My dad had a nightmare commute earlier this evening where his (R) train got held for 10 minutes between 25th and 36th while two (N) trains passed in front and then had to wait 16 minutes for the next one. It ended up taking him an hour and a half to get from 9th Street to Bay Ridge. Like it doesn't have to be like this and I'm pretty he's not the only one that has to deal with this nonsense.

Share this post


Link to post
Share on other sites
19 minutes ago, Around the Horn said:

OK I've got a question...

Why on earth are (R) trains ending at 9th Avenue (forcing the (N) to cover 4th Avenue local below 36th) instead of just dropping out at 59th (where the shuttle buses are, by the way) and relaying at 8th Avenue on Sea Beach with the (N) staying on the express track? All the merging at 36th is a major pain in the ass.

My dad had a nightmare commute earlier this evening where his (R) train got held for 10 minutes between 25th and 36th while two (N) trains passed in front and then had to wait 16 minutes for the next one. It ended up taking him an hour and a half to get from 9th Street to Bay Ridge. Like it doesn't have to be like this and I'm pretty he's not the only one that has to deal with this nonsense.

They used to run shuttle buses up to 36th Street, but they went the cheap way and now dump at 59th. 

In scenarios like this (since it's weekend work), if they can't be routed down to 59th for whatever reason, it might work if they flip-flop the (N) and (R) patterns between Prince Street & 36th Street. That way, the merge at 36th Street is gone, although (R) train riders would need to remember take the (N) instead of the (R). At the very least, if (R) train riders still manage to stay on the (R) into Brooklyn, they can transfer to the (N), and have a better chance of getting the (N) because nobody has to wait for trains to merge.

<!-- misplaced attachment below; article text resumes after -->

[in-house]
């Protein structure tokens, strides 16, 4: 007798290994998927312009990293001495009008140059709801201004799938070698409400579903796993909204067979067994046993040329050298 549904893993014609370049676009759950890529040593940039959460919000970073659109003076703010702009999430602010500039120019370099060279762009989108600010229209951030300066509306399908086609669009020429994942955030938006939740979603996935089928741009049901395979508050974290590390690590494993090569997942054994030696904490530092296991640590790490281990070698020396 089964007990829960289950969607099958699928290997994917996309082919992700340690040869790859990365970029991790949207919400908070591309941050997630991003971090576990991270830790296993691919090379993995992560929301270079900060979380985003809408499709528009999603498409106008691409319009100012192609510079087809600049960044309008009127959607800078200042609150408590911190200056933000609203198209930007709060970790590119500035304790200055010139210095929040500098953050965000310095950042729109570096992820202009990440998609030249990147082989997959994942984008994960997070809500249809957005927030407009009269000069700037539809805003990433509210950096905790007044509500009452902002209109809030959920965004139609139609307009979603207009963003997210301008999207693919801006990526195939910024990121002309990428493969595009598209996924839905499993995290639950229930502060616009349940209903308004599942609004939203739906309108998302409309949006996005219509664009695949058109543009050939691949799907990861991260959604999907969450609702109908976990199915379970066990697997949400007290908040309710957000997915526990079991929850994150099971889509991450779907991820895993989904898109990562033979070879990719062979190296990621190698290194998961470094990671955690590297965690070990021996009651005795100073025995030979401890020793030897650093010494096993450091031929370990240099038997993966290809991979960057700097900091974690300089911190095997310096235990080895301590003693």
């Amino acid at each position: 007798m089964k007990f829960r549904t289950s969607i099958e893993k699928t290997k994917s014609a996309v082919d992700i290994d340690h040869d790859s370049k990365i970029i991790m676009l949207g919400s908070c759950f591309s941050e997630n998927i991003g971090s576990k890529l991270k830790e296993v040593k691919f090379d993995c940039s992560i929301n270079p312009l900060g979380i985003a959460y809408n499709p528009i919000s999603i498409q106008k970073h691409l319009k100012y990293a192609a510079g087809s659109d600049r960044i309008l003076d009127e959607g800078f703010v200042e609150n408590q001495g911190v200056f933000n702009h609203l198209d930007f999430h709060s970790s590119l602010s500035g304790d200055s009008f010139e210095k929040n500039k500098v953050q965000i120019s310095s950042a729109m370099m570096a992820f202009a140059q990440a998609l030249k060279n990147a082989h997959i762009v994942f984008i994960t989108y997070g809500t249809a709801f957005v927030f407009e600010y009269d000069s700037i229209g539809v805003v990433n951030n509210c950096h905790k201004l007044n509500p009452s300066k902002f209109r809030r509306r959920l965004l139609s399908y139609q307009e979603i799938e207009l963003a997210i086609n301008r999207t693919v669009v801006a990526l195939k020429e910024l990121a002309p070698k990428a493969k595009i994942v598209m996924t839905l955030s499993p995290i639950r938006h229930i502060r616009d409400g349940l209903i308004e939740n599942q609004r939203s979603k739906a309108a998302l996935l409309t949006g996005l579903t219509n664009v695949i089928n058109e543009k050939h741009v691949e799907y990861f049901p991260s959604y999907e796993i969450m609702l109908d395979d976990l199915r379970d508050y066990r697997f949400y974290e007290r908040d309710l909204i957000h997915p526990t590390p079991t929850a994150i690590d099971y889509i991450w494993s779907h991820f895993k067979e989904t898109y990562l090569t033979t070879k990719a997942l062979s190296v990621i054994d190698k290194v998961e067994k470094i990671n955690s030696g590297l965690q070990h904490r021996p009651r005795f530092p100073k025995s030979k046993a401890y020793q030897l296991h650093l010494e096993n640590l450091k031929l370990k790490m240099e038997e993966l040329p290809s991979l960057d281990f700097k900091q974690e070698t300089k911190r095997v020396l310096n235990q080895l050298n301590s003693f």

Share this post


Link to post
Share on other sites
1 hour ago, BM5 via Woodhaven said:

They used to run shuttle buses up to 36th Street, but they went the cheap way and now dump at 59th.

Or they don't have enough bus operators available because it is a big vacation time.

Share this post


Link to post
Share on other sites
8 hours ago, Around the Horn said:

OK I've got a question...

Why on earth are (R) trains ending at 9th Avenue (forcing the (N) to cover 4th Avenue local below 36th) instead of just dropping out at 59th (where the shuttle buses are, by the way) and relaying at 8th Avenue on Sea Beach with the (N) staying on the express track? All the merging at 36th is a major pain in the ass.

My dad had a nightmare commute earlier this evening where his (R) train got held for 10 minutes between 25th and 36th while two (N) trains passed in front and then had to wait 16 minutes for the next one. It ended up taking him an hour and a half to get from 9th Street to Bay Ridge. Like it doesn't have to be like this and I'm pretty he's not the only one that has to deal with this nonsense.

This is likely a tradition thing. They don’t want to write another new supplement, so they are just recycling an old one because it’s easier that way. There may be a crewing angle here, but you don’t really need platform staff to discharge 5tph and the round trip runtime difference is like 8 mins. 

  • Upvote 1

Share this post


Link to post
Share on other sites
On 8/9/2019 at 10:56 PM, Lex said:

Broadway, which has a pathetically short express run.